6. Taylor B, Mathers J, Parry J.  Who are community health workers and what do they do?  Development of an empirically-derived reporting taxonomy.  Journal of Public Health. 2018;40(1):199-209. doi: 10.1093/pubmed/fdx033.
  7. Jones E, Taylor B, Pritchett R, Cummins C, MacArthur C.  The effect of early postnatal discharge from hospital for women and infants: A systematic review protocol.  Systematic Reviews.  2016; 5(24)  DOI: 10.1186/s13643-016-0193-9
  8. Henshall C, Taylor B, Kenyon S.  A systematic review to examine the evidence regarding discussions by midwives, with women, around their options for where to give birth  BMC Pregnancy and Childbirth. 2016; 14;16(1):53. doi: 10.1186/s12884-016-0832-0.
  9. Mathers J, Taylor B, Parry J.  Measuring the impact of Health Trainers Services on health and health inequalities: does the service's data collection and reporting system provide reliable information? Journal of Public Health.  2016 [Epub ahead of print].
  10. Mathers J, Taylor B, Parry J. The Challenge of Implementing Peer-Led Interventions in a Professionalized Health Service: A Case Study of the National Health Trainers Service in England. Milbank Quarterly, 2014;92(4):633-840
  11. Sidhu M, Gale P, Gill P, Marshall T, Taylor B, Jolly K.  A systematic review of lay-led group-based self-management interventions for minority-ethnic populations diagnosed with long term conditions in high income countries.  Diversity and equality in health and care, 2014;11(3):225-236.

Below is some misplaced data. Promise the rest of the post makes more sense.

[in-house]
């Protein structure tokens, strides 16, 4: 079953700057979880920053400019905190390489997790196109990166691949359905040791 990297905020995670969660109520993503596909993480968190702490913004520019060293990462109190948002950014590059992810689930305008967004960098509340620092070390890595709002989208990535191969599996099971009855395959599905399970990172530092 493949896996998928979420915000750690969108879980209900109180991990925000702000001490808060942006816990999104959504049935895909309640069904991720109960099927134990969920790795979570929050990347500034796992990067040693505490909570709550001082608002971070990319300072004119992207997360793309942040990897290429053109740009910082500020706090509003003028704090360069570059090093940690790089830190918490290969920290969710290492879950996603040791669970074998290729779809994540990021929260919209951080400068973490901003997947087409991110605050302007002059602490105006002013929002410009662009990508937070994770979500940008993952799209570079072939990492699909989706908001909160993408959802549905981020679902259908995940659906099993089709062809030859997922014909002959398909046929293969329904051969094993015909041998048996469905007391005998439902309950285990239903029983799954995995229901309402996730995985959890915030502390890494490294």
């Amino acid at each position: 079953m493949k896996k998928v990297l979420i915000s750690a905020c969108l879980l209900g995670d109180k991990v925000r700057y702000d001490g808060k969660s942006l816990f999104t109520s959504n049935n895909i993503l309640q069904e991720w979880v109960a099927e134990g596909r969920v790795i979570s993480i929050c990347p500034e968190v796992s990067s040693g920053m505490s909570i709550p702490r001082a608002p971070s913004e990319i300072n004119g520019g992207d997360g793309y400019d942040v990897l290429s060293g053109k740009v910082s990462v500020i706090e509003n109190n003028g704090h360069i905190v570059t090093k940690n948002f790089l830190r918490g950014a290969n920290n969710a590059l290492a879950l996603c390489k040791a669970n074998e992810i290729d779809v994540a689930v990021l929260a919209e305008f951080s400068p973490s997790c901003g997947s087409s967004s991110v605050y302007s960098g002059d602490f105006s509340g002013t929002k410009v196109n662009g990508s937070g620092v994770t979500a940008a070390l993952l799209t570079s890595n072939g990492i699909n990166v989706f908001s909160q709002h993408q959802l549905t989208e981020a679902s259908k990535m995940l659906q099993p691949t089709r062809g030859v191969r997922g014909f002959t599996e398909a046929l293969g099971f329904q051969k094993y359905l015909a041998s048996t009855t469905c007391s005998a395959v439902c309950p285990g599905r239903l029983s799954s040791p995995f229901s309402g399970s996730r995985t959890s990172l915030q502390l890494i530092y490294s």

12. Mathers J, Taylor R, Parry J.  Formulation and implementation of evidence-based public health policy in political environments: the health trainer service initiative in England. The Lancet 2012; 380:S18.
  13. Thomas William S, Taylor R, Barrett S, Janmohamed K. Changes in HIV testing rates among patients with tuberculosis in a large multiethnic city in the United Kingdom.  International Journal of STD & AIDS 2011 Dec;22(12):748-50.
  14. Marshall T, Taylor B, Hothersall E, Pérez-Martín L.  Plagiarism: a case study of quality improvement in a taught postgraduate programme. Medical Teacher 2011;3(7):e375-e381. 
  15. Taylor B, Mathers J, Atfield T, Parry J. What are the challenges to the Big Society in maintaining lay involvement in health improvement, and how can they be met? J Public Health 2011;33(1):5-10

RESEARCH REPORTS AND MONOGRAPHS

Taylor B, Cross-Sudworth F, MacArthur C.  Midwife continuity survey findings Birmingham: University of Birmingham; 2018

Taylor, B. & Newall, D. Maternity, morality and migration: the impact of new communities Birmingham: WMSMP; 2008